The Canon Law of Head Coverings

Q. Is a woman assisting at the Extraordinary Form of the Roman Rite obliged to wear a head covering?

A. No. This obligation was codified in the 1917 Code of Canon Law as Canon 1262. The 1917 Code, however, has been abrogated in toto.[1] Since the obligation was a disciplinary norm that had been codified in the Code, its omission from the revised code, together with the abrogation of the 1917 Code, means that the prior norm is of no effect.

The instruction Universae Ecclesiae,  issued by the Pontifical Commission Ecclesia Dei on the implementation of Benedict XVI’s motu proprio Summorum Pontificum, makes two pertinent points:

27. With regard to the disciplinary norms connected to celebration, the ecclesiastical discipline contained in the Code of Canon Law of 1983 applies.

28. Furthermore, by virtue of its character of special law, within its own area, the Motu Proprio Summorum Pontificum derogates from those provisions of law, connected with the sacred Rites, promulgated from 1962 onwards and incompatible with the rubrics of the liturgical books in effect in 1962.[2]

Thus, rubrics and matters of law set forth in the liturgical books themselves are governed by the liturgical book in use: for the Mass celebrated according to the Extraordinary Form of the Roman Rite, the Missale Romanum as promulgated by St. John XXIII on June 23, 1962, and the accompanying Codex Rubricarum[3] promulgated in 1960.[4] Laws and norms from other sources, however, are not revived: these matters remain governed by the ecclesiastical law otherwise in force today, even in the context of the celebration of the Extraordinary Form.
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[1] 1983 CIC c. 6 § 1(1).

[2] Instruction on the Apostolic Letter Summorum Pontificum of His Holiness Benedict XVI Given Motu Proprio, 103 A.A.S. 413 (Pontifical Commission Ecclesia Dei, April 30, 2011), available in translation at http://tinyurl.com/3b7khct.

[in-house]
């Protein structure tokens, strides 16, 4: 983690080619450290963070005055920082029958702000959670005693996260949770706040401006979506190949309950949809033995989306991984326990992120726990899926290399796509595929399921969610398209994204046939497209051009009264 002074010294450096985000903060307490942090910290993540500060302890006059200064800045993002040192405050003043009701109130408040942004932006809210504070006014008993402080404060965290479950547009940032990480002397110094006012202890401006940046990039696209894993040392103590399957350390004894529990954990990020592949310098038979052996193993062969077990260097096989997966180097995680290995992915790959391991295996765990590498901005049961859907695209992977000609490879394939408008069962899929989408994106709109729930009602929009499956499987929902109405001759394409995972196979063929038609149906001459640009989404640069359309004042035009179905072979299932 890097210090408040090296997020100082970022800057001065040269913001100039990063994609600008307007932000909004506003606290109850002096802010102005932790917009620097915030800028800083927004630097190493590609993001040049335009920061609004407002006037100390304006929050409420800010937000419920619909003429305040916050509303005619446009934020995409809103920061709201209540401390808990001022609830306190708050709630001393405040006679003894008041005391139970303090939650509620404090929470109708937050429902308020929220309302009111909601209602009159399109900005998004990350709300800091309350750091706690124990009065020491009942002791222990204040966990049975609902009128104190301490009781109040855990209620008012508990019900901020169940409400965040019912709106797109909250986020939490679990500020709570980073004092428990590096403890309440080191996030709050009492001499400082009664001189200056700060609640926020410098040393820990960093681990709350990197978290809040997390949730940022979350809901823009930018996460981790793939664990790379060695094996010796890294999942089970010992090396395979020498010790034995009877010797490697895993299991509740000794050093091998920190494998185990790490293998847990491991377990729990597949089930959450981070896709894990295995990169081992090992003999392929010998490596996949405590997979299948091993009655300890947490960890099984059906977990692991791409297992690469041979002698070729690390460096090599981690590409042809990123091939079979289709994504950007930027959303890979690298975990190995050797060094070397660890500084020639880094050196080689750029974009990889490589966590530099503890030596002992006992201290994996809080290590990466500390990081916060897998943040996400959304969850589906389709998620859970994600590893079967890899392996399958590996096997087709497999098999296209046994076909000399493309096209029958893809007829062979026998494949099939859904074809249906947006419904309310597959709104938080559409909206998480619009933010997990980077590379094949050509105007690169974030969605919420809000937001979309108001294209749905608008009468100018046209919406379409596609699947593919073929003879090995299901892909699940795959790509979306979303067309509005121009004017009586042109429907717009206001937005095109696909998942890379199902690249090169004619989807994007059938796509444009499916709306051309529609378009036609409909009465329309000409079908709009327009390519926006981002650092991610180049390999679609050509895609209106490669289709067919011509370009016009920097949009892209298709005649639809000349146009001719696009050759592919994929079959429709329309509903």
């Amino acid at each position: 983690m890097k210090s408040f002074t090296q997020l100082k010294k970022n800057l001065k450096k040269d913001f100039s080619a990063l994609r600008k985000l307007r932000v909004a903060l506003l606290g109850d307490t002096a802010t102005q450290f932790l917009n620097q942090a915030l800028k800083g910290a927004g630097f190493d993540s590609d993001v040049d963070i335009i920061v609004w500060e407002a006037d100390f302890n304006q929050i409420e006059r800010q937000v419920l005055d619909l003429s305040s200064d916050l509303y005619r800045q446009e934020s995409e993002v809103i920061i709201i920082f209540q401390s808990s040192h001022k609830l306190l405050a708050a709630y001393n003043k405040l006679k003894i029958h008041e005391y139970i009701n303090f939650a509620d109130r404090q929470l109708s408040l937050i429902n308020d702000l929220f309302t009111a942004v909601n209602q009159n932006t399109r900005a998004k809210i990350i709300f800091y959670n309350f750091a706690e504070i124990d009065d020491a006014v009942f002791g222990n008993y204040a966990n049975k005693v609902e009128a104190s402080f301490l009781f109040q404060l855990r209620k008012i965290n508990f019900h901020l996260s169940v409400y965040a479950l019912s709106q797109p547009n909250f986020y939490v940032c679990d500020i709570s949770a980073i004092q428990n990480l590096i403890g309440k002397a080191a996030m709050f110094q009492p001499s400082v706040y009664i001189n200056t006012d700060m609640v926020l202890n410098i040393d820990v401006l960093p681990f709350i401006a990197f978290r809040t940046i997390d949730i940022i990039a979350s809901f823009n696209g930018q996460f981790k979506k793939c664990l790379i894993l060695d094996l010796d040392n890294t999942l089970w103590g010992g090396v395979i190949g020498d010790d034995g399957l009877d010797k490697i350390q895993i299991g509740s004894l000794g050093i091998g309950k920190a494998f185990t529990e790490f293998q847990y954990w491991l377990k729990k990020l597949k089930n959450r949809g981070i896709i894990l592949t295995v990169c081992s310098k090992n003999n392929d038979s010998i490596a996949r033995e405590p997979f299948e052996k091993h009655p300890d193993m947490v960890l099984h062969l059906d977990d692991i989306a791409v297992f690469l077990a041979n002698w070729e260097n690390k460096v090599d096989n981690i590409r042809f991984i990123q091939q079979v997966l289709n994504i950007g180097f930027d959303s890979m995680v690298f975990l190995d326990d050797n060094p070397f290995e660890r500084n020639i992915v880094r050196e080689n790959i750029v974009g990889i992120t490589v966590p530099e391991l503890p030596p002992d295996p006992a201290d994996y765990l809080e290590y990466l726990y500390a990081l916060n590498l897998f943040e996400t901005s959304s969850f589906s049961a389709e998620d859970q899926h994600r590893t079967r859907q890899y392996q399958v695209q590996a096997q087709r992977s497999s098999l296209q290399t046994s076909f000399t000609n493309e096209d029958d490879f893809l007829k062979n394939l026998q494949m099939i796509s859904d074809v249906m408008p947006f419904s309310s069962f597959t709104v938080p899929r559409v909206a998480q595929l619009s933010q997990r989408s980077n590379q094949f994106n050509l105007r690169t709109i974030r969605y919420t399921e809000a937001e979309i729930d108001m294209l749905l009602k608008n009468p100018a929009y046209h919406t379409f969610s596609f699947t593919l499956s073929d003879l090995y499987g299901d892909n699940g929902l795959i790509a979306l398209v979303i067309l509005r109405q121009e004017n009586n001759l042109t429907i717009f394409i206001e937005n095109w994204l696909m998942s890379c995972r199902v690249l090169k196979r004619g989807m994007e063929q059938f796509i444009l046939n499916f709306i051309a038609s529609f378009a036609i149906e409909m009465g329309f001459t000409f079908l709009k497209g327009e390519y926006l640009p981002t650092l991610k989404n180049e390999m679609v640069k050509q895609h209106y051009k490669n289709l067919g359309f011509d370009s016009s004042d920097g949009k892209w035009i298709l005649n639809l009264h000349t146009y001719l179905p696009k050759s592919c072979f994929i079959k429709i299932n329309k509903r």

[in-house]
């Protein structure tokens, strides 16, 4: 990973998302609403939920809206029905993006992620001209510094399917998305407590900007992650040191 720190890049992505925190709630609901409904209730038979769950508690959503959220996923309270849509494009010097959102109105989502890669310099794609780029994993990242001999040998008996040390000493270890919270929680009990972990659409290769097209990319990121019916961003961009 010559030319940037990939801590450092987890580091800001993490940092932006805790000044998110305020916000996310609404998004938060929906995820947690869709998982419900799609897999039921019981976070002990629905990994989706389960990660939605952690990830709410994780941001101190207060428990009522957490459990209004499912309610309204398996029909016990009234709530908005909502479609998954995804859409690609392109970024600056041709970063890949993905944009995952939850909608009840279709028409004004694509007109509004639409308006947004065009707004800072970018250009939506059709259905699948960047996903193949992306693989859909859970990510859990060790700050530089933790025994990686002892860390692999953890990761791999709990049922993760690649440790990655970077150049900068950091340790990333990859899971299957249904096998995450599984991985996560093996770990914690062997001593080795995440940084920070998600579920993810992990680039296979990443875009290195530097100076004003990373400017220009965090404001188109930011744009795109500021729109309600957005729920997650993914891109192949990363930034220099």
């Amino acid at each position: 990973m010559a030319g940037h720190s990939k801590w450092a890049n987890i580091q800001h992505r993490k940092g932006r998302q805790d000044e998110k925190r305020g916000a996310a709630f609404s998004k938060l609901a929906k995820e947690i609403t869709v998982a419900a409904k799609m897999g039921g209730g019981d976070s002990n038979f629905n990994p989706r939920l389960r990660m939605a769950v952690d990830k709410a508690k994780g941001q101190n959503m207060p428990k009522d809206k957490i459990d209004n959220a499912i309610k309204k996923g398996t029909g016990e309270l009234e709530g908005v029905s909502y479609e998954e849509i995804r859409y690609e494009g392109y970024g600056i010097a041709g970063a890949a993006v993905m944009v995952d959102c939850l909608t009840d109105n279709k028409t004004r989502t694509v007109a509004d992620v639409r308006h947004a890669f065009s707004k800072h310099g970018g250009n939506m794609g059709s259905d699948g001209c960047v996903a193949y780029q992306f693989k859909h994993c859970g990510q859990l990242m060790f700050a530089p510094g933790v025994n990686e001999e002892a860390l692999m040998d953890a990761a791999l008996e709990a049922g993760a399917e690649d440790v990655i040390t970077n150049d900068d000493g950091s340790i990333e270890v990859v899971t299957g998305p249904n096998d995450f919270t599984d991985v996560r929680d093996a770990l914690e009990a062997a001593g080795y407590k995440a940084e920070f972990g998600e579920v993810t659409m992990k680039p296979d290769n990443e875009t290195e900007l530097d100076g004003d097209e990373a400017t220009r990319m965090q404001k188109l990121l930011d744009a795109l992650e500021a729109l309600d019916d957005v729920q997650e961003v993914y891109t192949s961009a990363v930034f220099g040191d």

[3] See Patrick L. Murphy, The New Rubrics of the Roman Breviary and Missal (1960), available at http://maternalheart.org/library/1962rubrics.pdf.

[4] SeeRubricarum Instructum, 52 A.A.S. 593 (St. John XXIII, July 25, 1960).

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2 thoughts on “The Canon Law of Head Coverings

  1. Can you describe in what way a woman, veil or no, is (at least in regards to the above question) “assisting” in the Extraordinary Form?

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  2. The phrase “assist at Mass” is simply common (or, at least, traditional and accepted) parlance for attending Mass and participating, mentally, spiritually, and physically, as befits one’s station. Thus, the first precept of the Church, often formulated as “to assist at Mass on Sundays and holydays and to refrain from servile labor thereon.” (See also, e.g., this EWTN adaptation of a passage from the Baltimore Catechism, discussing “assisting at Mass”: http://www.ewtn.com/faith/teachings/euchb1a.htm.)

    A woman assists at Mass in the Extraordinary Form in just the same manner as any other member of the laity, and just as any such person would in the Ordinary Form or, for that matter, in a non-Roman Catholic rite.

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